Elmore wrote an editorial on the study, but she was not involved in the research.
She says previous studies have shown that radiologists in the U.S. have about a 10% recall rate; that is, they call about 10% of women back for more testing because they're worried about something they see on the X-ray. In other countries, radiologists have about a 2% recall rate. That higher index of suspicion also raises the likelihood of overdiagnosis.
Weighing the Benefits and Harms of Mammograms
Overdiagnosis, it should be noted, is not the same thing as another risk of cancer screening tests: false-positive results. A false-positive is a result that looks suspicious and may lead to more testing, but the patient is ultimately cleared of cancer.
"That test is eventually shown not to be cancer, but in the time it takes to figure that out, women are made anxious, many are never totally relieved," says H. Gilbert Welch, MD, MPH, a professor of family and community medicine at Dartmouth Medical School in Hanover, N.H.
Arguably, Welch says, overdiagnosis is even more insidious.
Not to mention the mental toll of a cancer diagnosis.
Welch points to the fact that for every 2,500 women screened for a decade with regular mammograms, one life will be saved thanks to early detection.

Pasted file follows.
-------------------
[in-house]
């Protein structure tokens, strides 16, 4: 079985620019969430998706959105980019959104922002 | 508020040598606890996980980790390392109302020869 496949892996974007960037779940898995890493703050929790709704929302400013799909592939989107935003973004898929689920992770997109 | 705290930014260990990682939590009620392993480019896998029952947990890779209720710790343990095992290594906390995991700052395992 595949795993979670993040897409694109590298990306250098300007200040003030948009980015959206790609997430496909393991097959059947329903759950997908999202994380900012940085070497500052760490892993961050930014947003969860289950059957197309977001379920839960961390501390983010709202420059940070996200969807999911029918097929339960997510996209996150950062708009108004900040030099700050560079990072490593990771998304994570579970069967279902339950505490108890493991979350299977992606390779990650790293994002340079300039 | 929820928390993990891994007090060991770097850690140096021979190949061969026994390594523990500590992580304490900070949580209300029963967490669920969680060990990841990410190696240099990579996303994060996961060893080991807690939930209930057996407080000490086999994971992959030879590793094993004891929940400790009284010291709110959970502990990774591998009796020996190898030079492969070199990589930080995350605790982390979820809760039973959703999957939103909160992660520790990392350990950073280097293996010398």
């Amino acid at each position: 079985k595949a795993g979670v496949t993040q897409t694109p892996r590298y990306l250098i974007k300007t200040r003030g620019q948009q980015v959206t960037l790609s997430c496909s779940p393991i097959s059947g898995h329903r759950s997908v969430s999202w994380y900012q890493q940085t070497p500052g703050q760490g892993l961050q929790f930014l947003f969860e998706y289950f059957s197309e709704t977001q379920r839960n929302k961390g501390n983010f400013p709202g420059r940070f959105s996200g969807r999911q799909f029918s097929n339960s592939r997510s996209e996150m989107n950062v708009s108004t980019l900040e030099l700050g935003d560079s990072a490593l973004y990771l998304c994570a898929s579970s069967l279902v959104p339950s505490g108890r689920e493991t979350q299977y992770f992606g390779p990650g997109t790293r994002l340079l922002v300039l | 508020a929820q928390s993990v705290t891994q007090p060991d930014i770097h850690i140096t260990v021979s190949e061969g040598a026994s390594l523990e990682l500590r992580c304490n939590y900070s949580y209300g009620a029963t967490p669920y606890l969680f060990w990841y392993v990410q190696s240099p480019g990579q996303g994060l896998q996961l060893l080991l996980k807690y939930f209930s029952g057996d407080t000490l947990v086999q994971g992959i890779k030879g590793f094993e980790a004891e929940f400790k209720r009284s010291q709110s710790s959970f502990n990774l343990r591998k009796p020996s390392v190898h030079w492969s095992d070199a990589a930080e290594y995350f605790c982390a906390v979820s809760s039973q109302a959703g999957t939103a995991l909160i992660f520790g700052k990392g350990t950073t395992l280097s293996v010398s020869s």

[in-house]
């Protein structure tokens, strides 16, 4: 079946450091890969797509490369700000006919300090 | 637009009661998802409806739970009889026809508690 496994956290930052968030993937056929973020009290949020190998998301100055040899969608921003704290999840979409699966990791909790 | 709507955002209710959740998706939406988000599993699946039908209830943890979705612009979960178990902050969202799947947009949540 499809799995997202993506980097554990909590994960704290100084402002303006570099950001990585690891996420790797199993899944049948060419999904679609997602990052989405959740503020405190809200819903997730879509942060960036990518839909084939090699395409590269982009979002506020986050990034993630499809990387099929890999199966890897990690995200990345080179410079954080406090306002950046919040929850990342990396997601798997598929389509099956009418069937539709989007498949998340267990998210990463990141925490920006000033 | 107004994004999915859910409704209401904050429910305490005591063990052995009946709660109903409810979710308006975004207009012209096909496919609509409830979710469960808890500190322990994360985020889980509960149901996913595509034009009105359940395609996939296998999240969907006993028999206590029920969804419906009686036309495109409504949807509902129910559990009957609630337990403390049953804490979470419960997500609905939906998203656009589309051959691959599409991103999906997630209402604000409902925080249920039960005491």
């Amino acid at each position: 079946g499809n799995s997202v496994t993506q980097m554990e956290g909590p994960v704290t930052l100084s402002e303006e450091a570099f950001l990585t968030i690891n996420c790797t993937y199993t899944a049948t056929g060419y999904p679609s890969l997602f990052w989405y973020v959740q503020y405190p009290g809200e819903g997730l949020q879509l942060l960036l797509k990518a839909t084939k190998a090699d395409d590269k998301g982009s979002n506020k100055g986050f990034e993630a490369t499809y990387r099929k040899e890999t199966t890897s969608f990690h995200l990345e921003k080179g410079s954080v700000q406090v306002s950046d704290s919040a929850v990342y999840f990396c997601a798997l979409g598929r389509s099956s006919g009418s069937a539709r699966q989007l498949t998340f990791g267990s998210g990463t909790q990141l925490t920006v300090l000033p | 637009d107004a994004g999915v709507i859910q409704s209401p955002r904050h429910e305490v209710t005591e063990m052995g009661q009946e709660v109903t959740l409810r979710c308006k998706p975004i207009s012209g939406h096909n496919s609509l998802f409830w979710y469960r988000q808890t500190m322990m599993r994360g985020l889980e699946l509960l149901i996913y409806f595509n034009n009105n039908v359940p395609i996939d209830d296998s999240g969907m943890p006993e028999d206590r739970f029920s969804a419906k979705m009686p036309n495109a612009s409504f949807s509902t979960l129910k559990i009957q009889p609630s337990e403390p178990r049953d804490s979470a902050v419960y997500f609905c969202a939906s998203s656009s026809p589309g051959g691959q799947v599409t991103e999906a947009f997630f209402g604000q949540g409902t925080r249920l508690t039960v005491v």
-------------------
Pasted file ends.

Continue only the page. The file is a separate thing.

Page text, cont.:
But, he says, "It's very relevant what happens to the other 2,499 women. In this country, somewhere around 1,000 will have at least one false-positive result and about half will have a biopsy, so that's a lot of angst there."
Based on this study and several others, Welch says it looks like "somewhere between five and 15 will be overdiagnosed to receive unnecessary treatment for cancer."
"We need to work to make the deal better for patients," Welch says. "There might be reasons to screen less often, look less hard, stop screening earlier."
To Screen or Not to Screen?
To try to reduce some of the harms associated with screening, in 2009, the U.S. Preventive Services Task Force changed its recommendations for routine mammograms, saying women should get one every two years starting at age 50, rather than every year beginning at age 40.
Those recommendations, however, are at odds with guidelines from other groups, including the American Cancer Society and the American College of Radiology, who say screening should start at age 40 or even younger for high-risk women.
For women who are weighing the risks and benefits of getting regular mammograms, Welch says he advises patients to remember that cancer screening is a choice made after consultation with your doctor regarding risks and benefits of screening.
SOURCES: Kalager, M. Annals of Internal Medicine, published April 2, 2012. Elmore, J. Annals of Internal Medicine, published April 2, 2012. Mette Kalager, MD, breast cancer surgeon and epidemiologist, Harvard School of Public Health, Cambridge, Mass. Otis W. Brawley, MD, chief medical officer, American Cancer Society, Atlanta. Joann G. Elmore, MD, MPH, professor of medicine, University of Washington, Seattle. H. Gilbert Welch, MD, MPH, professor of family and community medicine, Dartmouth Medical School, Hanover, N.H.